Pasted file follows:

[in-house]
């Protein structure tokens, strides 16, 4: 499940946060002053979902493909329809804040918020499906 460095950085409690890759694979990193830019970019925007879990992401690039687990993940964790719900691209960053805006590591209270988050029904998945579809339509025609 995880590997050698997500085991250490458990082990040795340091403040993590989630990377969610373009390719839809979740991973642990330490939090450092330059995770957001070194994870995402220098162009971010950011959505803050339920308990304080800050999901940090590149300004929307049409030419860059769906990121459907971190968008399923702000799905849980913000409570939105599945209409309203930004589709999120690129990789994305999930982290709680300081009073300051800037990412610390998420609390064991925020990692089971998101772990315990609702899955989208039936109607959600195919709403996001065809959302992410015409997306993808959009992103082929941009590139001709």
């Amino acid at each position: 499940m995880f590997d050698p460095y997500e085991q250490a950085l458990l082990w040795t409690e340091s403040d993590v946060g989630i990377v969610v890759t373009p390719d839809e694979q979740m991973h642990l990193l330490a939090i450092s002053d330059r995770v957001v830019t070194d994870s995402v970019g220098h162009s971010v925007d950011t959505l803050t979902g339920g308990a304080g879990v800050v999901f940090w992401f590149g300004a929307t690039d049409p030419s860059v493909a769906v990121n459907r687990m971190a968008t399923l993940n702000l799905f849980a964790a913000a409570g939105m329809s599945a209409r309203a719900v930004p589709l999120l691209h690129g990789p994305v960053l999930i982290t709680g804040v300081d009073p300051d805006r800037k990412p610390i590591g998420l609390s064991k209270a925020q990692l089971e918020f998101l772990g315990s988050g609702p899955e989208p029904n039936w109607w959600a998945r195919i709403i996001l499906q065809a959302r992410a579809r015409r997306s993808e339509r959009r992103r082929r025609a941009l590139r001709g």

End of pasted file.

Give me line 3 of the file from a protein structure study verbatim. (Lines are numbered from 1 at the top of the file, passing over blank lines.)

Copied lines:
């Amino acid at each position: 499940m995880f590997d050698p460095y997500e085991q250490a950085l458990l082990w040795t409690e340091s403040d993590v946060g989630i990377v969610v890759t373009p390719d839809e694979q979740m991973h642990l990193l330490a939090i450092s002053d330059r995770v957001v830019t070194d994870s995402v970019g220098h162009s971010v925007d950011t959505l803050t979902g339920g308990a304080g879990v800050v999901f940090w992401f590149g300004a929307t690039d049409p030419s860059v493909a769906v990121n459907r687990m971190a968008t399923l993940n702000l799905f849980a964790a913000a409570g939105m329809s599945a209409r309203a719900v930004p589709l999120l691209h690129g990789p994305v960053l999930i982290t709680g804040v300081d009073p300051d805006r800037k990412p610390i590591g998420l609390s064991k209270a925020q990692l089971e918020f998101l772990g315990s988050g609702p899955e989208p029904n039936w109607w959600a998945r195919i709403i996001l499906q065809a959302r992410a579809r015409r997306s993808e339509r959009r992103r082929r025609a941009l590139r001709g």